Japan’s Population Problem

The United States’ alliance with Japan is the centerpiece of U.S. security in Asia, but new demographic challenges from within Japan raise concerns about the future of the region.

Play Button Pause Button
0:00 0:00
x
Host
  • Gabrielle Sierra
    Director, Podcasting
Credits

Asher Ross - Supervising Producer

Markus Zakaria - Audio Producer and Sound Designer

Rafaela Siewert - Associate Podcast Producer

Episode Guests
  • Zack Cooper
    Senior Fellow, American Enterprise Institute
  • Motoko Rich
    Tokyo Bureau Chief, New York Times
  • Sheila A. Smith
    John E. Merow Senior Fellow for Asia-Pacific Studies

Show Notes

The U.S.-Japan alliance is at the heart of U.S. security in Asia, and some consider Japan to be the United States’ most important ally. But Japan’s population is aging and its birth rate is on the decline, a problematic trend given that population size has historically equated to power. Now, the future of the countries’ economic, military, and governance partnership could be at stake. In this episode, three experts explain how Japan’s demographic quagmire could impact the United States sooner than anyone thinks.

 

Dig Deeper 

 

From Zach Cooper

 

US-Japan relations under Biden and Suga: The future of a critical alliance,” AEI

 

From Motoko Rich

 

A Shrinking Society in JapanNew York Times

 

From CFR

 

The U.S.-Japan Security Alliance,” Lindsay Maizland and Beina Xu

 

How Japan Is Upgrading Its Military,” Sheila A. Smith

 

Constitutional Change in Japan” 

 

A Changing United States and Japan,” Sheila A. Smith and Toshihiro Nakayama 

 

Read More

 

The rise of Japanese militarism,” Vox

 

Security laws usher in new era for pacifist Japan,” Japan Times

 

A Pacifist Japan Starts to Embrace the Military,” New York Times

 

Why Does Japan Make It So Hard for Working Women to Succeed?New York Times

 

Famous for its resistance to immigration, Japan opens its doors,” Nikkei Asia

 

The Mystery of Why Japanese People Are Having So Few Babies,” Atlantic 

 

Watch and Listen

 

Why China is building islands in the South China Sea,” Vox

 

Japan’s China Challenge,ChinaTalk 

 

Media

In a wide-ranging conversation, Foreign Affairs Editor Dan Kurtz-Phelan joins Why It Matters to discuss nonpartisan publishing in a polarized political climate, the state of press freedom around the world, and the future of journalism.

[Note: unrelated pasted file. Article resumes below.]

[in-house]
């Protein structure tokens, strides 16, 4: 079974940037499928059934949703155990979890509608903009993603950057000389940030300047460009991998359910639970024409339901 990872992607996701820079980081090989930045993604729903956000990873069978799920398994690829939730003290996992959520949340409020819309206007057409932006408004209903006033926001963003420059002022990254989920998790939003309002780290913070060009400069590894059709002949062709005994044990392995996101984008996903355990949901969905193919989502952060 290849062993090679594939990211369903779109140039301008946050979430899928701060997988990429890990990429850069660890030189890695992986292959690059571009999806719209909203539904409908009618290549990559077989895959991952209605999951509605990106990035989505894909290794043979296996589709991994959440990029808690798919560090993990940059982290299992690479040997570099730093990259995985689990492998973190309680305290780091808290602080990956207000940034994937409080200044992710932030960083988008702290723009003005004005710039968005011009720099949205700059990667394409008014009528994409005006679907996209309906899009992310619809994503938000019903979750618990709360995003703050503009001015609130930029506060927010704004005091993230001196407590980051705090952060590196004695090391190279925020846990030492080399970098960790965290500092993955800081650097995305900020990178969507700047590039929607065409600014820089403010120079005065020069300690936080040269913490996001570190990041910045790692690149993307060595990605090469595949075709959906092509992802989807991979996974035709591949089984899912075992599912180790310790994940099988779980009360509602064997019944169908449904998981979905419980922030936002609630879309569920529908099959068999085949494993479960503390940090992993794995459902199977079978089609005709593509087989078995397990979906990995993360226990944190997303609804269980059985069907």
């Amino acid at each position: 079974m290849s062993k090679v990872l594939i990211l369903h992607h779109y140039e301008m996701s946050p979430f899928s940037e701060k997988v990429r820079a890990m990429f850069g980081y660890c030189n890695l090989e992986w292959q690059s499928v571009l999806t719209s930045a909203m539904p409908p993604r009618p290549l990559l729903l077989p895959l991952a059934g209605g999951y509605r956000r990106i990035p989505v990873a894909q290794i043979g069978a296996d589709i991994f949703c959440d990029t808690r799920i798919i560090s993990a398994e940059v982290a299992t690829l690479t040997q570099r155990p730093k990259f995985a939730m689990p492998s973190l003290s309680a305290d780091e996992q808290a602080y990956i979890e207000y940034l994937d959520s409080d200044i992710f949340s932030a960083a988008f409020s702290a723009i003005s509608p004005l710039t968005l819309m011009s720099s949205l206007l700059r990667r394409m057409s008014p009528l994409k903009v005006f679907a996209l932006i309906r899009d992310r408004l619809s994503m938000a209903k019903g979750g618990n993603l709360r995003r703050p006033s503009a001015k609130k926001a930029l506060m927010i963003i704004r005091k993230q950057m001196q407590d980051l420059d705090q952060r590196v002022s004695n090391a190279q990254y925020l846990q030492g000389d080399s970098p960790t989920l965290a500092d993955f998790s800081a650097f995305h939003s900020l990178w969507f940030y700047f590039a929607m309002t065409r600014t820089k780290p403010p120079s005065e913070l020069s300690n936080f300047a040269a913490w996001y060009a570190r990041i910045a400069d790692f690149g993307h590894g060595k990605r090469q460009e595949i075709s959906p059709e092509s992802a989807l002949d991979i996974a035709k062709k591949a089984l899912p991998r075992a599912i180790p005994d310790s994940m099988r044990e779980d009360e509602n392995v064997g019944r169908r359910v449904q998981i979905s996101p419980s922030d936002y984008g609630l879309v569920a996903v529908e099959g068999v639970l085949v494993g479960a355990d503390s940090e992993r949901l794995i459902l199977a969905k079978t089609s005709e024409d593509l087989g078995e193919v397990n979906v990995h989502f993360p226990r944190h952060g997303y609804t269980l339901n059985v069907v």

Genocide and Mass Atrocities

Thirty years ago, Rwanda’s government began a campaign to eradicate the country’s largest minority group. In just one hundred days in 1994, roving militias killed around eight hundred thousand people. Would-be killers were incited to violence by the radio, which encouraged extremists to take to the streets with machetes. The United Nations stood by amid the bloodshed, and many foreign governments, including the United States, declined to intervene before it was too late. What got in the way of humanitarian intervention? And as violent conflict now rages at a clip unseen since then, can the international community learn from the mistakes of its past?

Economics

Many Americans are losing faith in the benefits of internationalism. But whether it’s wars in the Gaza Strip and Ukraine, worsening extreme weather as a result of climate change, or the trade-offs of globalization, events abroad are increasingly having a local impact. At the same time, more state and local officials in the United States are becoming involved in global affairs, conducting their own form of diplomacy on international issues and driving investment home. What role should the United States play in the world economy? And how do states and cities fit in?

Top Stories on CFR

 

Iran

Ebrahim Raisi was more loyal to hard-line Supreme Leader Ali Khamenei than previous presidents, and whoever succeeds him is likely to be just as conservative.  

United States

A proposed Japanese takeover of U.S. Steel is facing domestic political pushback that could challenge Biden administration foreign policy aims.